From Our 2010 Archives
Biking to School Boosts Kids' Fitness
Latest Exercise & Fitness News
WEDNESDAY, Feb. 3 (HealthDay News) -- New British research suggests that kids -- especially girls -- who ride bicycles to school are in better shape than those who walk and take buses or cars.
The authors of the study examined the results of physical tests and questionnaires given to 6,000 children, ages 10 to 16, from eastern England in 2007 and 2008.
They found that boys who walked to school were 20% more likely to be fit than were those who rode in buses, cars and other kinds of motorized transport. Girls who walked were 30% more likely to be fit.
Riding a bike to school proved even better. For boys, it boosted their likelihood of being fit by 30%, and girls increased theirs sevenfold.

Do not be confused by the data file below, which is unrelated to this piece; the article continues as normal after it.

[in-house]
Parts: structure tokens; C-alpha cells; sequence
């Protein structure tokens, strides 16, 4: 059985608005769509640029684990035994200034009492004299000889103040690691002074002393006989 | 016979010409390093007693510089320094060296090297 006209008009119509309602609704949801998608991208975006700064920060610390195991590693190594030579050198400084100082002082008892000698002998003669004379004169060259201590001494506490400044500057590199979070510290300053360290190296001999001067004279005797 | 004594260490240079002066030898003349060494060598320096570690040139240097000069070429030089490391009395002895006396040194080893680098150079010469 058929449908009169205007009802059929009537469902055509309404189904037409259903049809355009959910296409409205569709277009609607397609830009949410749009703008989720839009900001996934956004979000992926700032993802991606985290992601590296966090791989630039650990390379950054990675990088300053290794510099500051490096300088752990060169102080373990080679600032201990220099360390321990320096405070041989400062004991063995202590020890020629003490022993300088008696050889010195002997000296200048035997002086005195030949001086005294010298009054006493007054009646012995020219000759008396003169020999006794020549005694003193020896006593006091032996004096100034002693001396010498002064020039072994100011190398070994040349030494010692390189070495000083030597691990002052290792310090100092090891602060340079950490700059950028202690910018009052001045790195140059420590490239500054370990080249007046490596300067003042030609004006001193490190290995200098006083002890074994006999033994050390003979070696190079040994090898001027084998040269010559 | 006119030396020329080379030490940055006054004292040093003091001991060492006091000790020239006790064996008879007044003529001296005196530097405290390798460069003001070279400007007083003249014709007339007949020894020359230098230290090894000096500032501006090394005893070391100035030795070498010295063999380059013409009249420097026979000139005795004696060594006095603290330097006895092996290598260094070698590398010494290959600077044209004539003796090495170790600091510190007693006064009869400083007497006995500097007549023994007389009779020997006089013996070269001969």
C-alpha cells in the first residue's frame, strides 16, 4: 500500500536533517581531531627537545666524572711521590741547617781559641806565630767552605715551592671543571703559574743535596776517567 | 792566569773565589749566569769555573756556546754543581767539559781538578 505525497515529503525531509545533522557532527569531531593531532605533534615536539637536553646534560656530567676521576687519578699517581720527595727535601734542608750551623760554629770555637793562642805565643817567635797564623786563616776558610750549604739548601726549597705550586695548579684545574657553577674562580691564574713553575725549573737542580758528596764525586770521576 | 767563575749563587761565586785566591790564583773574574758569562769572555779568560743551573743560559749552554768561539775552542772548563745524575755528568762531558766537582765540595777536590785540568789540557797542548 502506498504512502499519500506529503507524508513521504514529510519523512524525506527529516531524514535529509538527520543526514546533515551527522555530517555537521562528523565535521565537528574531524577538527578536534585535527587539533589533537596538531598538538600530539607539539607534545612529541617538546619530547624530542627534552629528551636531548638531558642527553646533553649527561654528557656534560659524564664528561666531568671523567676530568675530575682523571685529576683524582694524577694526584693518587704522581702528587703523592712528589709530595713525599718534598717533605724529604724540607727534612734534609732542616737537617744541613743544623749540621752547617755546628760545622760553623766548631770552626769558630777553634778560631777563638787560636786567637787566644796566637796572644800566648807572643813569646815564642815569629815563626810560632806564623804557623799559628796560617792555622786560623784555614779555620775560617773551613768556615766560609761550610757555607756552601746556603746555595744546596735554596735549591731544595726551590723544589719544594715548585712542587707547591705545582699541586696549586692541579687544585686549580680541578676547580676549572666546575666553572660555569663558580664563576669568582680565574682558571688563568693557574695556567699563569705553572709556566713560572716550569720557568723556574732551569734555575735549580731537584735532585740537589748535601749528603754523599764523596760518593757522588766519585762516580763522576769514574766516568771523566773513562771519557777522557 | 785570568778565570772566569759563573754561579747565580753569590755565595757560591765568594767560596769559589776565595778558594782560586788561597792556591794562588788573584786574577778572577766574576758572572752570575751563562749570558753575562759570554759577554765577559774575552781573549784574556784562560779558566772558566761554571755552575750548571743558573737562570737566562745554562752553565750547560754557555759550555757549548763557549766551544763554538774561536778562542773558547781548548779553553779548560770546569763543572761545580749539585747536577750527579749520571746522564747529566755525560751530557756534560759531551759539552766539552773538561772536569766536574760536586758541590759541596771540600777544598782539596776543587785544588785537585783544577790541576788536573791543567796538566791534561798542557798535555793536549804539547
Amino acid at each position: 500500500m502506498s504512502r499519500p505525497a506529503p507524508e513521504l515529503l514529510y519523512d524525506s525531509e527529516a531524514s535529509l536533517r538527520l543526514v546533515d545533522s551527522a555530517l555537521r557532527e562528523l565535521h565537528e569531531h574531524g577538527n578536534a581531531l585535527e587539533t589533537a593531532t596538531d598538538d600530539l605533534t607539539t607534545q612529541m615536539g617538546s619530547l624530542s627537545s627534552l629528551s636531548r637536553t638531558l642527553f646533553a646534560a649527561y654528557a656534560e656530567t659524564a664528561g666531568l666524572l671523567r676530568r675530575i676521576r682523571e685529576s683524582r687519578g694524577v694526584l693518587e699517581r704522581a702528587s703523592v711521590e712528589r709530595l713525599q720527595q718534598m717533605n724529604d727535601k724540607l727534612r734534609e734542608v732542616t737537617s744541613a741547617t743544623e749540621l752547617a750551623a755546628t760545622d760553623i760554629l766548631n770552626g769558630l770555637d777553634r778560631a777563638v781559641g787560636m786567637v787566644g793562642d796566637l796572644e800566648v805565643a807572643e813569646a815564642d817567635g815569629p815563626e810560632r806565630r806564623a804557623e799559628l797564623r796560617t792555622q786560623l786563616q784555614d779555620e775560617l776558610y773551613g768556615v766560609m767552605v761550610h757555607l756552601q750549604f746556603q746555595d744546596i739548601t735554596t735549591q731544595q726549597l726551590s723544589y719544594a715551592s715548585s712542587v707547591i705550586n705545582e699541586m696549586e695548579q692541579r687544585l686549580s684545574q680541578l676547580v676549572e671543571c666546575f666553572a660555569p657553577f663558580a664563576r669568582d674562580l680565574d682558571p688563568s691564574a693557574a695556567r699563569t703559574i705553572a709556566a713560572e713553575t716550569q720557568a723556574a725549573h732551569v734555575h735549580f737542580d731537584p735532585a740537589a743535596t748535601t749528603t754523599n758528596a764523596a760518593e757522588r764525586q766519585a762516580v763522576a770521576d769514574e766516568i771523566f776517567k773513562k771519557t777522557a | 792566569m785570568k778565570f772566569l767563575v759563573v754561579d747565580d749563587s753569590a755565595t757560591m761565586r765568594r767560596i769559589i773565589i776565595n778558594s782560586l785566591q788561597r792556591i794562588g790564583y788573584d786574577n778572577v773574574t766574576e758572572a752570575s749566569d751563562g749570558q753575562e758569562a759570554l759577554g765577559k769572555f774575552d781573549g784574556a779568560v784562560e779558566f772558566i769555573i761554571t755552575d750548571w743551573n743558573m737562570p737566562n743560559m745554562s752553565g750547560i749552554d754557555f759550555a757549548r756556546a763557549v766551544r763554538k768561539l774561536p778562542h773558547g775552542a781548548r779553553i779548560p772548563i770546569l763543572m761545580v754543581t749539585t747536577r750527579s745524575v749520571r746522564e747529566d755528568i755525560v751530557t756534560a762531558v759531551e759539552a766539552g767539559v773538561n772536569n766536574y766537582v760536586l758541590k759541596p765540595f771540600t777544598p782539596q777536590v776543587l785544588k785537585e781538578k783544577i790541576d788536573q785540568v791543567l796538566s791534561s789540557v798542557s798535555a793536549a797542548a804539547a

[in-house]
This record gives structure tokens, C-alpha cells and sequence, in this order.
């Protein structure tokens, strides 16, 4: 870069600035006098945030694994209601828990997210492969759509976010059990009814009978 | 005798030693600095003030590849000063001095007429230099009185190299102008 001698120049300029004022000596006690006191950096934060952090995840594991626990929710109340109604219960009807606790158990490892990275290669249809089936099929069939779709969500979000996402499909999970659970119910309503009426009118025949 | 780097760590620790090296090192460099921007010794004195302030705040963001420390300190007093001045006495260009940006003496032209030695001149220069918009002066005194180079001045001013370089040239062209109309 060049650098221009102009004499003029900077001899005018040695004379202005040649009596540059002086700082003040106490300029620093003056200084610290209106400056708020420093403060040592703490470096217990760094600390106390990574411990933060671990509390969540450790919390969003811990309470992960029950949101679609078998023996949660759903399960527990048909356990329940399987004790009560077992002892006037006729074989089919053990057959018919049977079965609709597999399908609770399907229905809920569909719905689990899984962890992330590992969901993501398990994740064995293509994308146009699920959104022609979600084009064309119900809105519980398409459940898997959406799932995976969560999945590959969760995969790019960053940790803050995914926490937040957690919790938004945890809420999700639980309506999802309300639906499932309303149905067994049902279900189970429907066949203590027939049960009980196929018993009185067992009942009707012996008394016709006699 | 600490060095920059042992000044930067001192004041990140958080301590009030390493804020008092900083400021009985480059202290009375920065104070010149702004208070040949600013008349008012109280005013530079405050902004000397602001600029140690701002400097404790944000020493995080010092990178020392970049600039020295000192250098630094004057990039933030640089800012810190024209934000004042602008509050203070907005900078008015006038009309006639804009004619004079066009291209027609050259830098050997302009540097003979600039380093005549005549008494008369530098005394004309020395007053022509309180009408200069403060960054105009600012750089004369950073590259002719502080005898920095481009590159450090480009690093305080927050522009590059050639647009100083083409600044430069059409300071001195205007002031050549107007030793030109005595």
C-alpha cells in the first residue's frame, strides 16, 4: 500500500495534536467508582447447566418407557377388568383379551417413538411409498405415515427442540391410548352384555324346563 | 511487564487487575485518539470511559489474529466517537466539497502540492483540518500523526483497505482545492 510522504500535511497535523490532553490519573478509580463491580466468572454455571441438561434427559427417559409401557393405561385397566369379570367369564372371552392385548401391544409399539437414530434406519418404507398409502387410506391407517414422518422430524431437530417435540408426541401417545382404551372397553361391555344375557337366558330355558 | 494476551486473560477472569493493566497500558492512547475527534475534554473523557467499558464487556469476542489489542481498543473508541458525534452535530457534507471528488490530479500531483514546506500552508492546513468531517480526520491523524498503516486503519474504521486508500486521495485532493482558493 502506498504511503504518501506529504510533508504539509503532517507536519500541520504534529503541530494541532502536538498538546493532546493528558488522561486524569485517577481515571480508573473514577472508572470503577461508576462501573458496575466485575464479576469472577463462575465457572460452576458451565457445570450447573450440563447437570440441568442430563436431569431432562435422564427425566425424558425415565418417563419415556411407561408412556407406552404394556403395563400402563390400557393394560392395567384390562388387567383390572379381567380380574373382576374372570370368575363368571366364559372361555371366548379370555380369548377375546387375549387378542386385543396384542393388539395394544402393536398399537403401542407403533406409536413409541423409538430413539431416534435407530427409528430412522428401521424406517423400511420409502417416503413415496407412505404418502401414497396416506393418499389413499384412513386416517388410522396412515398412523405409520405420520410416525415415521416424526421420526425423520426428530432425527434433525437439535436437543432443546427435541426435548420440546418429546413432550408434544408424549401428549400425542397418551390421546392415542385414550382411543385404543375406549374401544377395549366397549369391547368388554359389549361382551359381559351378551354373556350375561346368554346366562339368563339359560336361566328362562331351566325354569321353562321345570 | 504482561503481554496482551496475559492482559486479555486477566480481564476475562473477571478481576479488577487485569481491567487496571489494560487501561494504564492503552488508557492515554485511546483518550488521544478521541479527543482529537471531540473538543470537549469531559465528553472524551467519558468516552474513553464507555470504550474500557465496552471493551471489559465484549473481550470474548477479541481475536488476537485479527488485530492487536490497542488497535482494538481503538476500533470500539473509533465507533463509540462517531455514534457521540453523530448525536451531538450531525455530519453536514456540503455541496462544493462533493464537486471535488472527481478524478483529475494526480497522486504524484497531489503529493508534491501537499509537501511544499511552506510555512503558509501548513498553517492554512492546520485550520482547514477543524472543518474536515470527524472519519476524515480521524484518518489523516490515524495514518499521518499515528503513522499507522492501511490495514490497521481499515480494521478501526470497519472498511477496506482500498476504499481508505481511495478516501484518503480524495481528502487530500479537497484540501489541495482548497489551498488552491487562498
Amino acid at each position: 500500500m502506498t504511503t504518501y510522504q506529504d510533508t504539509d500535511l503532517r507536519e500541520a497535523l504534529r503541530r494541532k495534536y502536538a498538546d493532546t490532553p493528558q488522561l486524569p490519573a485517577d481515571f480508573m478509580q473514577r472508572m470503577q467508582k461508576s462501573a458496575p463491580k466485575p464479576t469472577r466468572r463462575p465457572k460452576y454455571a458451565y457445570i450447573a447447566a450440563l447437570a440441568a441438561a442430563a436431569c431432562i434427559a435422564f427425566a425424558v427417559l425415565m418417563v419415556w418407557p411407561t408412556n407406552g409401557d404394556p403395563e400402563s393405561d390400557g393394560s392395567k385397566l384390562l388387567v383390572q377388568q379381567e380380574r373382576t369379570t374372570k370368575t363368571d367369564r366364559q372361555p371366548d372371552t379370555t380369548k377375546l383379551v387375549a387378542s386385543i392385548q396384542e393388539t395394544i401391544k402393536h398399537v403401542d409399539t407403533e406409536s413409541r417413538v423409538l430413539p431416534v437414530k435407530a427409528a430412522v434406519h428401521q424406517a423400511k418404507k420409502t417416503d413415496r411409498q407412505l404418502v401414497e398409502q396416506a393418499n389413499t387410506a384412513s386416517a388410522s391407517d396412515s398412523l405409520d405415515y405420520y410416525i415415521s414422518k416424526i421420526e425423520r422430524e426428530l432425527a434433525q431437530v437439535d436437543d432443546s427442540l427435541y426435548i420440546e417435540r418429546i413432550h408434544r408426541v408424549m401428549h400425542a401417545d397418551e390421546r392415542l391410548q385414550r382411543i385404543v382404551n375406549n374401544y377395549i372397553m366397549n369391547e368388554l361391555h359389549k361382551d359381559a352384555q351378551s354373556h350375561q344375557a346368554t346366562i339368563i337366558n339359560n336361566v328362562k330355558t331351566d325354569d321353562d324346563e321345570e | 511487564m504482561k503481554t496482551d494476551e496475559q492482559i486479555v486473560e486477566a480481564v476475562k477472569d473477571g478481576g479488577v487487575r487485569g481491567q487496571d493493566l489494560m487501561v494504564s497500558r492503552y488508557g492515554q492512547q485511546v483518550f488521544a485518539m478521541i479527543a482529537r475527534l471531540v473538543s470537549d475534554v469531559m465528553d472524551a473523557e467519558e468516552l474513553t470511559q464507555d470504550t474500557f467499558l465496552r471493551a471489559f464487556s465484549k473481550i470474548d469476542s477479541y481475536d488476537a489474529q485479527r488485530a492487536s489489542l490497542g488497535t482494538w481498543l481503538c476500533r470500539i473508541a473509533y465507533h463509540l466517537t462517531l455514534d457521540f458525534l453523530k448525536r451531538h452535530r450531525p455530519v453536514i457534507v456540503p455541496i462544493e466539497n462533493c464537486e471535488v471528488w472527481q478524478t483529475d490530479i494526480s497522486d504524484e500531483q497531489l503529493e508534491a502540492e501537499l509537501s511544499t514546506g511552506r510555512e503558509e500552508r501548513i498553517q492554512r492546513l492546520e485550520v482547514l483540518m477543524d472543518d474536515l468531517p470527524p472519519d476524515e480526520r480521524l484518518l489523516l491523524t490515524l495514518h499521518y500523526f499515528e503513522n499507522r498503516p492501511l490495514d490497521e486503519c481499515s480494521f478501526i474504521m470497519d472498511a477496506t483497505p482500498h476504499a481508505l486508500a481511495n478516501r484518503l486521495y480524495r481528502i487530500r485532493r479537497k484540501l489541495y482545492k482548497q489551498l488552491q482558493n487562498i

Kids who were driven to school had the lowest levels of physical fitness.
"Children need to be active and stay fit in order to stay healthy," study co-author Christine Voss said in a news release from the American College of Sports Medicine. "Encouraging them to walk or cycle to school is one great opportunity to help achieve this."
The study is in the February issue of Medicine & Science in Sports & Exercise.
-- Randy Dotinga
Copyright © 2010 HealthDay. All rights reserved.
SOURCE: American College of Sports Medicine, news release, Jan. 27, 2010
- Allergic Skin Disorders
- Bacterial Skin Diseases
- Bites and Infestations
- Diseases of Pigment
- Fungal Skin Diseases
- Medical Anatomy and Illustrations
- Noncancerous, Precancerous & Cancerous Tumors
- Oral Health Conditions
- Papules, Scales, Plaques and Eruptions
- Scalp, Hair and Nails
- Sexually Transmitted Diseases (STDs)
- Vascular, Lymphatic and Systemic Conditions
- Viral Skin Diseases
- Additional Skin Conditions